Tuesday, 14 April 2020

Long Weekend

I feel that food has become more important to us as a household now than ever before. I'm not talking about the physical acts of shopping, cooking and eating, but the emotional way it feeds us. It marks certain points in the day, helps a dull day at home pass more agreeably, differentiates a weekend meal from a weekday one, and gives us something to look forward to.

What I choose to eat for breakfast, say, marks the difference between a week day (cereal or fruit and yogurt) and the weekend (pancakes or waffles or toast) more than it used to, and I really enjoyed cooking and baking so many treats to celebrate the Easter weekend: mini egg nests, biscuits, chocolate fudge cake, roast lamb, strawberry pavlova.... 

We've started having things like homemade pizza or nachos with chilli and homemade guacamole (a revelation) more on a Saturday night, maybe with a film too. 

I also recognise here the privilege we enjoy as a family: we have enough money to buy food, a car to drive us to the supermarket so that we're not reliant on public transport or deliveries, good health so that we can shop in public without fear or worry, and children old enough to be left at home unaccompanied should they need to be. I've felt my privilege more than ever before in these last weeks, as I watch Bella and Angus play in our back garden knowing they have free access to a secure outdoor space, as we all live together in a house big enough for us to have space to escape to, and as we live in an area where we can easily walk our dog at any time of day without thinking twice about our safety. Not everyone has this and I do not take it for granted.

Politics aside, it's been a lovely Easter weekend. I think I finally gave up fighting the enforced lockdown and just relaxed into it. I make time to exercise daily, I do everything at a slower pace (for someone who always feels she is rushing, this is taking some getting used to) and try to enjoy this strange and temporary situation. The warmer weather, lighter evenings and lack of school have given us after-dinner water fights and a generally more relaxed approach to bedtime routines.

We finally braved the Lego situation yesterday. 

If not now then when?

Our daily walks have been glorious, the most boring street transformed by the blossom everywhere.

On Easter Sunday, late in the afternoon, we walked down to our local woods which seem to become more green with every day that goes by.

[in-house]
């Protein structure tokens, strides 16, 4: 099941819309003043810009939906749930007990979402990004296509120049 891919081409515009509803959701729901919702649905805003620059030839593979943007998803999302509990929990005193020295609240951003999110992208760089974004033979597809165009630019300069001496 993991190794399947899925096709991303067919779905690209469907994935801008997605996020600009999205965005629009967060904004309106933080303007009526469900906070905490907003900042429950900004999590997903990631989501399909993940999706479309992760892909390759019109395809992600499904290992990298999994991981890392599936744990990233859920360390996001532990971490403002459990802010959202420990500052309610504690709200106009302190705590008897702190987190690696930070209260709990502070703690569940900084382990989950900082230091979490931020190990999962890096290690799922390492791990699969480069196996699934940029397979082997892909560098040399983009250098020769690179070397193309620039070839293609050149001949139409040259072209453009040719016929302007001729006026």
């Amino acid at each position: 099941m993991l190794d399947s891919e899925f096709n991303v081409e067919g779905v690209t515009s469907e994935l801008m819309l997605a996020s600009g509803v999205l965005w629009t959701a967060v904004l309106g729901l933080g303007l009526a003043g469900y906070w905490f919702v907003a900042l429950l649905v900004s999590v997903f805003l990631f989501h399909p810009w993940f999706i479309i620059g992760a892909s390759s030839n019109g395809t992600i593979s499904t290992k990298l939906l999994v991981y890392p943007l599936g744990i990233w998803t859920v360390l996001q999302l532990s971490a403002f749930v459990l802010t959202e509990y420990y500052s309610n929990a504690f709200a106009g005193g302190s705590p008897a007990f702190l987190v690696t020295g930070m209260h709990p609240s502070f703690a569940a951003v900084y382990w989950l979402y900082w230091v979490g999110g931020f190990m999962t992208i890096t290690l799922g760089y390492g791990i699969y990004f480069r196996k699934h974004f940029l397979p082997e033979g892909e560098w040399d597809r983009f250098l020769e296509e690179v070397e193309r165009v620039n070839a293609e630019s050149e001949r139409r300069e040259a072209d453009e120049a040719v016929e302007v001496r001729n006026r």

I've not really started any particular "stay home" project yet, but now seemed like as good a time as any to pick up this hexagon patchwork quilt which I started in summer 2018.

I've made 108 hexagons, about enough for a pillow case, and I estimate I'll need between 1100 and 1200 to make a quilt big enough to cover our bed.

I had a lovely trip down memory lane looking at all the different fabrics, and remembering when and where I bought them, what project I used them in. I feel that might deserve a blog post all of it's own sometime. 

I did finally finish this beaded bracelet. I bought in on holiday last summer from Purl Soho in New York and it's not my usual craft but I ordered a small beading loom from Amazon and I thought I'd try it.

It's fiddly, and it took me a while to get the tension right, but it's also incredibly satisfying to make and I found it strangely addictive. 

It has the most beautiful texture, like a slinky, and feels wonderful when you wear it. I have lots more beads, and the loom of course, so I might make another.

My trio blanket is growing slowly. I was starting to feel bored by the lack of colour change but when I turned over the bottom and compared it to the foundation row, you can see the colour change more distinctly as the purple and brown fade and the cream turns to grey.

I am enjoying it though, and it's a good TV crochet project as it doesn't require much concentration. 

I hope you are all ok. Take care and stay safe.


  1. A lovely post... your photographs are beautiful.

  2. I know exactly what you mean about feeling grateful for what we have now more than ever. A lovely post Gillian. CJ xx

  3. All that yummy looking food! Your bracelet looks great, it must have been fiddly. I like seeing all the hexagons, I would like to know more about the fabrics and memories. An epp quilt is something I'd like to try one day.